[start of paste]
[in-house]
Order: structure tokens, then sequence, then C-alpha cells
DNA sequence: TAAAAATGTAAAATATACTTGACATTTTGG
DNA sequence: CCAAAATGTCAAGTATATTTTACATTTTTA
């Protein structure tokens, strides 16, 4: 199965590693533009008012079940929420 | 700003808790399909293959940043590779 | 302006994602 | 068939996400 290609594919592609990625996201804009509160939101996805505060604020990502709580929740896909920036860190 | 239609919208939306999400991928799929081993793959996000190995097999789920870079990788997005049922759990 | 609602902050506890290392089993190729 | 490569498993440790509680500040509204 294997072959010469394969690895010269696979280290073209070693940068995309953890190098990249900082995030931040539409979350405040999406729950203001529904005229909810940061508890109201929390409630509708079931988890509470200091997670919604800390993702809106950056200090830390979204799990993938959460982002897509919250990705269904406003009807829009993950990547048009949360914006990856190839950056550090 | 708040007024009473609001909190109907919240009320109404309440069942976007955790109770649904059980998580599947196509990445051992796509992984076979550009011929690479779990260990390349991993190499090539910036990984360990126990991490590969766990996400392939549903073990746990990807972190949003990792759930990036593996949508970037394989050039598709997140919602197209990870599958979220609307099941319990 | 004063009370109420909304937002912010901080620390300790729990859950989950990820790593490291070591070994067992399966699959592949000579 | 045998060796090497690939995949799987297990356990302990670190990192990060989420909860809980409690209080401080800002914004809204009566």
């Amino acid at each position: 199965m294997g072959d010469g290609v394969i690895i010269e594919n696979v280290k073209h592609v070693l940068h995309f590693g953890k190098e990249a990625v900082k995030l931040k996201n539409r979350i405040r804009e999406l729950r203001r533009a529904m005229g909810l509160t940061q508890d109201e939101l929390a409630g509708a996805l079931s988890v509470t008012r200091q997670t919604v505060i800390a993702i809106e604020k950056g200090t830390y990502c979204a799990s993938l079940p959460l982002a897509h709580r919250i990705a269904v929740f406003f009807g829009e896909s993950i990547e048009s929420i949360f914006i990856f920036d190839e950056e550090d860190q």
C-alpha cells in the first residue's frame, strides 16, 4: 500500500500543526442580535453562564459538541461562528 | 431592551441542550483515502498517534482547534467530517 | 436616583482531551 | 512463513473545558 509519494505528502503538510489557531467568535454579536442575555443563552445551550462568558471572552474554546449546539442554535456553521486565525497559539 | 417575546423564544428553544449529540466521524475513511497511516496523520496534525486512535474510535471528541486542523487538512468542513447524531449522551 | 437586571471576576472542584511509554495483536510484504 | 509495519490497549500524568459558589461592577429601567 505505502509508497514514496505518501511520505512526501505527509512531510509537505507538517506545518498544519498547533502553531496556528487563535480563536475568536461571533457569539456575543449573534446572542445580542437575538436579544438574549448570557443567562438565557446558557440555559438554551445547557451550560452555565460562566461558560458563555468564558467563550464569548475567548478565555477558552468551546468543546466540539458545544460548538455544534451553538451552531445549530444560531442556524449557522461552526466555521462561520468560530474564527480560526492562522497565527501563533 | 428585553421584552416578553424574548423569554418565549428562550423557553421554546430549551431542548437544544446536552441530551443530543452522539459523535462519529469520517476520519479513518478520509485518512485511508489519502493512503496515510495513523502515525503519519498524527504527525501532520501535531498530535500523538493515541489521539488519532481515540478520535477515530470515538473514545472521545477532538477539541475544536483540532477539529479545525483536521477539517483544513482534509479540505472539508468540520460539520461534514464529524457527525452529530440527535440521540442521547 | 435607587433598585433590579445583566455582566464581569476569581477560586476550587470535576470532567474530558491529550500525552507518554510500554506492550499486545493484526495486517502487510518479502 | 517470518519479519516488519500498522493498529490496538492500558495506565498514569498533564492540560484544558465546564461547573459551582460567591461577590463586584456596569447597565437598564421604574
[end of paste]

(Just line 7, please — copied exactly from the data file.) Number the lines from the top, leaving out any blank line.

C-alpha cells in the first residue's frame, strides 16, 4: 500500500500543526442580535453562564459538541461562528 | 431592551441542550483515502498517534482547534467530517 | 436616583482531551 | 512463513473545558 509519494505528502503538510489557531467568535454579536442575555443563552445551550462568558471572552474554546449546539442554535456553521486565525497559539 | 417575546423564544428553544449529540466521524475513511497511516496523520496534525486512535474510535471528541486542523487538512468542513447524531449522551 | 437586571471576576472542584511509554495483536510484504 | 509495519490497549500524568459558589461592577429601567 505505502509508497514514496505518501511520505512526501505527509512531510509537505507538517506545518498544519498547533502553531496556528487563535480563536475568536461571533457569539456575543449573534446572542445580542437575538436579544438574549448570557443567562438565557446558557440555559438554551445547557451550560452555565460562566461558560458563555468564558467563550464569548475567548478565555477558552468551546468543546466540539458545544460548538455544534451553538451552531445549530444560531442556524449557522461552526466555521462561520468560530474564527480560526492562522497565527501563533 | 428585553421584552416578553424574548423569554418565549428562550423557553421554546430549551431542548437544544446536552441530551443530543452522539459523535462519529469520517476520519479513518478520509485518512485511508489519502493512503496515510495513523502515525503519519498524527504527525501532520501535531498530535500523538493515541489521539488519532481515540478520535477515530470515538473514545472521545477532538477539541475544536483540532477539529479545525483536521477539517483544513482534509479540505472539508468540520460539520461534514464529524457527525452529530440527535440521540442521547 | 435607587433598585433590579445583566455582566464581569476569581477560586476550587470535576470532567474530558491529550500525552507518554510500554506492550499486545493484526495486517502487510518479502 | 517470518519479519516488519500498522493498529490496538492500558495506565498514569498533564492540560484544558465546564461547573459551582460567591461577590463586584456596569447597565437598564421604574